It might be chronic asthma if your asthma symptoms continue to flare after taking albuterol, or if they are triggered by things like cigarette smoke and pet dander.
"If the effects of albuterol only last for a short while, you may have underlying significant inflammation and not realize it," says Craig. "That means you have poorly controlled asthma, and you need to be seen by a physician and possibly be on an anti-inflammatory agent on a regular basis."
Sports for Avoiding Exercise-Induced Asthma
When it comes to exercise-induced asthma, warmer is better.
"It seems to be associated with mainly people who are, for instance, skaters in cold, dry areas, or skiers doing really excessive exercise in a cold and dry environment," says Craig. "The cold and dry air is one of the greatest stimuli for inducing bronchospasm."
Along with cold-weather activity, sports with sustained periods of running or exertion are more likely to trigger exercise-induced asthma. They include:
- Field hockey
- Long-distance running
- Cross-country skiing
According to the AAAAI, sports that are less likely to trigger exercise-induced asthma symptoms include:
- Leisure biking
- Free downhill skiing
- Short-distance track and field events
Whatever your sport of choice, exercise-induced asthma -- or even chronic asthma -- is no excuse to park it on the couch.
At the Olympic level,20% of elite athletes have asthma. In fact, at the 1998 Winter Olympics in Nagano, Japan, 23% of the Olympians were shown to have exercise-induced asthma after testing.
But exercise-induced asthma doesn't have to slow you down. At the 1996 Olympics in Atlanta, Georgia, nearly 30% of U.S. Olympians who had asthma or took asthma medications won team or individual medals in competition, performing just as well as non-asthmatic athletes.
Exercise-Induced Asthma: Tips for Kids
Diagnosing exercise-induced asthma in children can be difficult because the symptoms can be subtle.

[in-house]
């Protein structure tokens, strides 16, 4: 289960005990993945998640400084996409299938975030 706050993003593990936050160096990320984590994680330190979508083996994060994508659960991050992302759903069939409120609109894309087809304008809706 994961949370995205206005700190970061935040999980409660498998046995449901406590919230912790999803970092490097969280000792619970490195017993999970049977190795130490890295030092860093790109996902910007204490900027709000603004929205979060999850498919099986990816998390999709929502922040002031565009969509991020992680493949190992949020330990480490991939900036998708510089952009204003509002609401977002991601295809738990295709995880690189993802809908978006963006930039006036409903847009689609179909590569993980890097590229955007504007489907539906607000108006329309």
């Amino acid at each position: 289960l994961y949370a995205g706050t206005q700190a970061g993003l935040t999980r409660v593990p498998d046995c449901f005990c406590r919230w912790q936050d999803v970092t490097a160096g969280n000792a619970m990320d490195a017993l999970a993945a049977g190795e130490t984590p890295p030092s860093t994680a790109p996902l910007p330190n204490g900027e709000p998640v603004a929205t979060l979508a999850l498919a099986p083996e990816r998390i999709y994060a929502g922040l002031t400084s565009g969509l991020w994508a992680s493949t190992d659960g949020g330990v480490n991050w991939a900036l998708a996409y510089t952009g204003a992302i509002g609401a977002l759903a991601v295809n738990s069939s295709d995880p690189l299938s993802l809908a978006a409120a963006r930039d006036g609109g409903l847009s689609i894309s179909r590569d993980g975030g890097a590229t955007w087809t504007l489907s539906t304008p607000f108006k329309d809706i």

For instance, kids with exercise-induced asthma might:
- Complain of not being able to run as fast as their friends.
- Express a dislike for sports because they can't compete as well as the other kids.
- Avoid physical activities altogether.
If your child is reluctant to engage in sports or other physical activities, consult your pediatrician.
Treatment of exercise-induced asthma can help keep your child active.
"I don't like to make invalids out of my asthma patients," says Richard Honsinger, MD, of the Los Alamos Medical Care Clinic in New Mexico. "If you have a child who has exercise-induced asthma, work with the teacher and send albuterol to school so your child can be pre-treated with albuterol before they go out to recess. This is often the way to get children to engage in normal activities."
Send a letter to school with the medicine, or schedule a visit with the school nurse, your child's teacher, coach, or gym teacher to discuss important aspects of exercise-induced asthma. These include:
- The nature of your child's exercise-induced asthma.
- Medications used to prevent symptoms and how to use them properly.
- Other techniques to prevent attacks, like warming up before recess.
- Warning signs of an asthma episode.
- Contact information in case of emergency, including a phone number for your child's physician.
More Exercise, Less Asthma
Last but not least, when it comes to exercise-induced asthma, your overall health can play an important role.
"Asthma severity does correlate with obesity, and the better shape you are in, the better your asthma can be controlled," says Craig. "Research shows that going through conditioning is beneficial for asthma, both in quality of life and in controlling symptoms.
"Exercise can improve both physical health and emotional well-being, even in people with exercise-induced asthma. Whether you are a weekend warrior or an Olympian, you can compete and participate in sports and activities to your fullest ability -- just be sure to bring your inhaler along.